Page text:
Posted by Dave Kaplan
11 months ago / December 14, 2020
6 States That Could Legalize Recreational Cannabis in 2021
Although federal legalization might still be years away in the US, 2021 is shaping up to be another hallmark year for cannabis reform at the state level. Today, we’re looking at six states that could legalize recreational cannabis over the next 12 months.
At this time last year, it appeared as if New York would be a lock to legalize recreational cannabis in 2020. Unfortunately that didn’t happen due to disagreements in the State Assembly over how and where cannabis tax revenue would be allocated. Despite the setback, Gov. Andrew Cuomo (D) remains as determined as ever to get it done in 2021. Even with federal stimulus relief, the state will be in desperate need of funding and tax revenue, and legal cannabis sales would help immensely with that. In the interim, any potential cannabis tax revenue that New York could have made by legalizing in 2020 will likely go to neighboring New Jersey—the thought of which is sure to rattle at least a few cages in the Empire State. In case you were wondering, experts believe that New York would average between $150-$300 million in cannabis tax revenue annually if the plant was legalized for recreational purposes.
The FOMO—fear of missing out—on cannabis tax revenue is one of the main reasons why so many states are making strides toward legalization in 2021. That’s certainly the case in Connecticut, where rec cannabis legalization would generate between an estimated $784-$952 million in tax revenue over the first five years of sales alone. A proponent of legalization, the state’s incoming House Speaker, Matt Ritter (D), recently said there’s a 50/50 chance that Connecticut will pass a legalization bill in this year’s legislative session legislation. The bill would certainly have the support of Connecticut’s residents, 64% of whom purportedly favor cannabis legalization.
Rhode Island may be best known for clam chowder and Quahog, the fictional town where Family Guy is set, but that won’t be the case for much longer if legalization efforts in the state continue at their current pace. Rhode Island recently made industry headlines when one of its Senate financing committees met in November to hear aspects of a budget proposal from Gov. Gina Raimondo (D) that included provisions on the legalization of adult-use cannabis through a state-run model. There doesn’t appear to be much opposition toward cannabis legalization in Rhode Island’s General Assembly. Newly elected House speaker Joseph Shekarchi (D) believes the chamber is very close to having majority support. What could derail a 2021 legalization bill are fundamental disagreements over whether the legal cannabis market should be state-run or privatized. To date, no states have instituted government-run recreational cannabis models. Rhode Island would be the first.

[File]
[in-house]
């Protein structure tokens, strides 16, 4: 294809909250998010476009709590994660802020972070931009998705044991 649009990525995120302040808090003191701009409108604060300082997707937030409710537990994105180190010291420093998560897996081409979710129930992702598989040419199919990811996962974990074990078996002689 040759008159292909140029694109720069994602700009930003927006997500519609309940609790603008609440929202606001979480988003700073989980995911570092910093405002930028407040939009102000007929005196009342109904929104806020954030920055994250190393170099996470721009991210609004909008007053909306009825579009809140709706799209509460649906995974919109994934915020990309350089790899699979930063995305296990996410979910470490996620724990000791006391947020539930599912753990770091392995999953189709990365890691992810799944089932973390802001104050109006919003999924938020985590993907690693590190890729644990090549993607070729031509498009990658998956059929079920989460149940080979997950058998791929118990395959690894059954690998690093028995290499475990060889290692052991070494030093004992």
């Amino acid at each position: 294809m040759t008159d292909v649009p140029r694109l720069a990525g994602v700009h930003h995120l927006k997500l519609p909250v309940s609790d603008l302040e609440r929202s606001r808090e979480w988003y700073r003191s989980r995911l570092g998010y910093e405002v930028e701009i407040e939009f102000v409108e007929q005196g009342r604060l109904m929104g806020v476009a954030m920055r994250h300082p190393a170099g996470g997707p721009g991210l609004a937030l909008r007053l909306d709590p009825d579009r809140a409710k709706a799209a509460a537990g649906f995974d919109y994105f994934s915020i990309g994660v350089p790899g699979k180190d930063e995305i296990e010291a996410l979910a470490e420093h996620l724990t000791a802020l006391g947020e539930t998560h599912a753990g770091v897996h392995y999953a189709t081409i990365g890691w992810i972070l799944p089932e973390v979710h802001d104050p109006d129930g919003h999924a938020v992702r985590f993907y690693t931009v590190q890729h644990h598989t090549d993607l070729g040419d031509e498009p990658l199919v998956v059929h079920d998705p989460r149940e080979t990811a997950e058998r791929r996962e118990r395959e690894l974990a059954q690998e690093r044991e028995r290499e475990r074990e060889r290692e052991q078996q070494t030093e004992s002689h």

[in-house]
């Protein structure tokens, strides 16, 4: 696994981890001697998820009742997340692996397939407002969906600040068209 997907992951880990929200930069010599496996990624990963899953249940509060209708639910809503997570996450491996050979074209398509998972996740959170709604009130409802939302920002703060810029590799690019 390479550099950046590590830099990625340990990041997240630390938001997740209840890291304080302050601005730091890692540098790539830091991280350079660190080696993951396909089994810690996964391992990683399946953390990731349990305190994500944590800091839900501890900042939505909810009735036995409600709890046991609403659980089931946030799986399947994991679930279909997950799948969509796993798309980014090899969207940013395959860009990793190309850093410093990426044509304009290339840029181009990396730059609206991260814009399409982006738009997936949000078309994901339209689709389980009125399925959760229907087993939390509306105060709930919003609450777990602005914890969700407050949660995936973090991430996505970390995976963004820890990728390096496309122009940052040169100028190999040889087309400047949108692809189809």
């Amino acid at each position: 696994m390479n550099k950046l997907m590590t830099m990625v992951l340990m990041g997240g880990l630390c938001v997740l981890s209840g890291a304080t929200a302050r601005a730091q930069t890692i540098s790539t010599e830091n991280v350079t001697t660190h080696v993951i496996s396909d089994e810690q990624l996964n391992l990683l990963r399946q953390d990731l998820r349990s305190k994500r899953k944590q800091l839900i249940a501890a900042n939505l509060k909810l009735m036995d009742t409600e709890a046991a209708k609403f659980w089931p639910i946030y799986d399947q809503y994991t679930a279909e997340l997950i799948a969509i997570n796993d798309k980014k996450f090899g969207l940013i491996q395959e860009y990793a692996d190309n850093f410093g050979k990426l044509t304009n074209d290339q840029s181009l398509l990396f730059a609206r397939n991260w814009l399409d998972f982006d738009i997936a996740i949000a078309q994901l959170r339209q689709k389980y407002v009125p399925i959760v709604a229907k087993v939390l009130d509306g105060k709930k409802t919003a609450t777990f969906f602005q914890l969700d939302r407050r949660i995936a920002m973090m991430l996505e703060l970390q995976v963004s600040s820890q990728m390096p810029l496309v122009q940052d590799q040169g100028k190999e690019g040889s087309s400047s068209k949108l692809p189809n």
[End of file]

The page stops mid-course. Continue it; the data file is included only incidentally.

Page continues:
New Mexico made a valiant effort toward recreational cannabis legalization in its last legislative session but the bill was ultimately stalled in a senate judiciary committee that nitpicked at certain language and phrasing used. Optimism for new cannabis legislation in 2021, however, hasn’t wavered; if anything it’s increased as a result of Arizona recently voting to legalize recreational cannabis, the Democrats picking up seats in the New Mexico’s state Senate and the ongoing support of governor Michelle Lujan Grisham (D). Hear it from Senate Majority Leader Peter Wirth (D): “We have an opportunity to take advantage of a new industry that can help diversify our economy and bring lots of jobs, especially on our borders. So the timing is important, because the longer we wait, the more economic impact we lose as our sister states move forward.”
You wouldn’t expect Virginia to be making strides toward recreational cannabis legalization given that the state only decriminalized simple marijuana possession earlier this year. But Virginia’s is starting to make impressive strides toward cannabis reform, embodied best by its Governor, Ralph Northam (D), who isn’t only determined to legalize cannabis in 2021 but also to lead the cannabis legalization movement in the South by creating a legal sales model that will serve as a guide for neighboring states. That landscape for legalization in Virginia has never been more optimal, with purportedly enough pro-cannabis votes in the state’s House and Senate to pass legislation. Virginia’s Joint Legislative Audit and Review Commission reported in November that legalization would lead to an 84% reduction in cannabis-related arrests, create upward of 11,000 jobs within five years, and generate between $150-300 million in tax revenue annually if taxed at a rate between 25-30%.
Maryland’s General Assembly is scheduled to convene on January 13th and legislators in the state are expected to discuss cannabis legalization when they do. The state is also in dire need of tax revenue and funding after Gov. Larry Hogan and the Maryland Board of Public Works cut $413 million from Maryland’s budget in July due to COVID-related economic downturn. Some experts believe that Maryland would gross $425 million in its first year if it legalized rec cannabis and up to $1.2 billion by year 4. Massachusetts did roughly the same amount of sales in its first 12 months and generated $70 million in tax revenue. Cannabis Maryland’s House and Senate both skew heavily democratic, and the prevailing sentiment among legislators is that it’s more a matter of when, than if, Maryland comes online.
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